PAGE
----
southward and headed for New Orleans in Lawrence's car.
Progress was painfully slow. A good part of the trip they
had to drive along in the wake of a snowplow, but they
kept going all day and night until, about 4 A.M., they
reached the town of Yankton, South Dakota. Weary and
bleary-eyed from lack of sleep, they decided by quick-
voice vote to stop there for a few hours' rest before going
farther. They checked in at the Collins Hotel on the main
street and left a call at the desk for 7:30.
Nobody realized how soon that hour would come.
When the phone rang in their rooms, Lawrence was the
only one of the quartet who paid any heed. He jumped
up, dressed, and packed before he discovered that the
others had merely turned over in their beds and gone back
T was disturbed," he puts it, *so I went around to
the beds and woke the boys up. But/* he adds, *1
really shouldn't have blamed them for sleeping late that
"Americas Biggest Little Band? 87
Ordinarily Lawrence considers tardiness "real bad." He
himself is never late, and Lois Lamont, his secretary, says
she can make appointments for him in close succession be
cause she knows Lawrence will respect a schedule to the
minute. He expects the same of others, and today he will
admit readily: "If one of the boys is late a few times that
worries me, because it upsets the whole band. It irritates
the fellows and they get down on the late-comer. Besides,
I find that lateness is a sign that a person is getting proud.
He's thinking more about himself than the folks he keeps
And, further proving that he considers tardiness a char
acter defect, Lawrence goes on to say, often in the next
breath: "Good musicians alone don't make a good band.
You have to have good character. I'd rather have a man
with good character working for me, even if he isn't quite
as good a performer. You can build up a man's musician
ship if he will co-operate and work hard. It is quite often
harder to change his character if it is wrong somehow."
But back in Yankton the very excusable tardiness of the
boys may have been a blessing. It gave Lawrence a chance
for a little reconnoitering that paid off. He tells about it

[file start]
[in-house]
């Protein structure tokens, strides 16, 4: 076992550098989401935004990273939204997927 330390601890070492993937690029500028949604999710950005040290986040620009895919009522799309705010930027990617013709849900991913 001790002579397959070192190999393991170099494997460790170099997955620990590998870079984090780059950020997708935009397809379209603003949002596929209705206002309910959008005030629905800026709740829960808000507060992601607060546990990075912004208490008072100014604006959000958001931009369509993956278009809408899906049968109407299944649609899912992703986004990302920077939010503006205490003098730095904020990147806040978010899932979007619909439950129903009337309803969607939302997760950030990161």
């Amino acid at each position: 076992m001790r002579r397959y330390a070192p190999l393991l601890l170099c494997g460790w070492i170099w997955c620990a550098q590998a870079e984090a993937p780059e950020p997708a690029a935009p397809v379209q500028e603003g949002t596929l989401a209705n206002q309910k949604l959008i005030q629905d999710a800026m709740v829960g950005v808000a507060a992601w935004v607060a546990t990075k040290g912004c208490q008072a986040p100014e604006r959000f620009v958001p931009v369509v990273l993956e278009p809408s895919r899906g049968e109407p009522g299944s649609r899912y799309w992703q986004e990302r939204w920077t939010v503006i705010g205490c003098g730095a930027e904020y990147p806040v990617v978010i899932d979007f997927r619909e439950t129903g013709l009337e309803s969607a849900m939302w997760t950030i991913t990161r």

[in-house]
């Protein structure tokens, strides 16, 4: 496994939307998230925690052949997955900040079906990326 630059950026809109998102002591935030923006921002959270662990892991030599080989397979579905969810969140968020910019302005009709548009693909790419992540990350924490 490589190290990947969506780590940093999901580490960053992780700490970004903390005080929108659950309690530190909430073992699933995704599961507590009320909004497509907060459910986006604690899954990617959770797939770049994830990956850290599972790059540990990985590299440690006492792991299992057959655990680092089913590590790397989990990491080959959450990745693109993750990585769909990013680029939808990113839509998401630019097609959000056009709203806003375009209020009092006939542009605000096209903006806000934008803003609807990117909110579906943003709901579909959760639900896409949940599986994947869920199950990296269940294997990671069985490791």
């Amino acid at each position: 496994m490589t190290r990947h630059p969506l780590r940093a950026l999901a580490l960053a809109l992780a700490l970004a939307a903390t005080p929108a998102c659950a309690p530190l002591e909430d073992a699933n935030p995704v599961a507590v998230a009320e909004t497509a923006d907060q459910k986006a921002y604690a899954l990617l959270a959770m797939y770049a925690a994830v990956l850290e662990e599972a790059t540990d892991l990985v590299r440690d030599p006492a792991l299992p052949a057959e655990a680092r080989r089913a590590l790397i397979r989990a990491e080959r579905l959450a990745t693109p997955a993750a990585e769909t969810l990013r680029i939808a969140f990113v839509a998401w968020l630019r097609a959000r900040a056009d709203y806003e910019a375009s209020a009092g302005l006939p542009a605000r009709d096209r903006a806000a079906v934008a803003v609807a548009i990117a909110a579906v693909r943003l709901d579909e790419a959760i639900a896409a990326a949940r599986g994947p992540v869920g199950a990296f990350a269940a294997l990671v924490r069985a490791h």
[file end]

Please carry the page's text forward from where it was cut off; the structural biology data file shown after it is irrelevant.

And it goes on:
this way: "I knew it would take the fellows around a half
hour to get dressed and down in the dining room, so I de
cided that meanwhile I'd run over and see the town's new
When Lawrence reached there, he asked to speak to the
"head man," and that was when he met Chandler Gurney.
And who was Chandler Gurney?
Though it was much later when this personage became
United States Senator from South Dakota, in Lawrence's
estimation he was from the first an important figure. He
88 MISTER MUSIC MAKER, LAWRENCE WELZ
possessed two valuable traits: he liked the accordion, and
his family owned the radio station WNAX.
"I had a nice visit with Mr. Gurney," says Lawrence,
"and at the same time I was going into a pitch about the
fine troupe of musicians traveling with me."
What happened next?
It isn't hard to guess the answer. Mr. Gurney agreed to
give Lawrence and his group time on an initial program of
the stationbeginning within the next half hour.
Lawrence eased himself from the building with as much
dignity as he could, then he rounded the street corner and
broke into a run. He ran all the way back to the hotell
Bursting into the dining room without a slowdown, he
yanked his friends from their seats, yelling: "We're on the
Had he been yelling, "Fire!" the astonishment, and then
the meek submission to his herding, could not have been
more complete. The boys dropped forks full of scrambled
eggs and bacon back onto their plates and went along
"We gave our first thirty-minute broadcast entirely un-
rehearsedr he explains.
The station site was also the site of the Gurney Seed and
Nursery Company. As the show progressed, the employees
of the company drifted into the auditorium either one by
one or in small groups, until nearly all of them were on
hand to watch the orchestra that nobody had ever heard
When the broadcast was over, complimentary phone
calls began coining in to the station, and Mr. Gurney, tak
ing note of them, asked Lawrence to his office for a talk.
"Americas Biggest Little Band" 89
The upshot of that talk was an offer of a week's engage
ment for an early morning program.
Lawrence was flabbergasted but, needless to say, man
aged to stammer his acceptance.
During the week the band received several bids for
dance dates. These they vetoed, because with the plan to
go on to New Orleans they could not tie up the future by
engagements in the North. Their refusal had an effect they
did not calculate: requests for their services came in with
offers now of higher pay.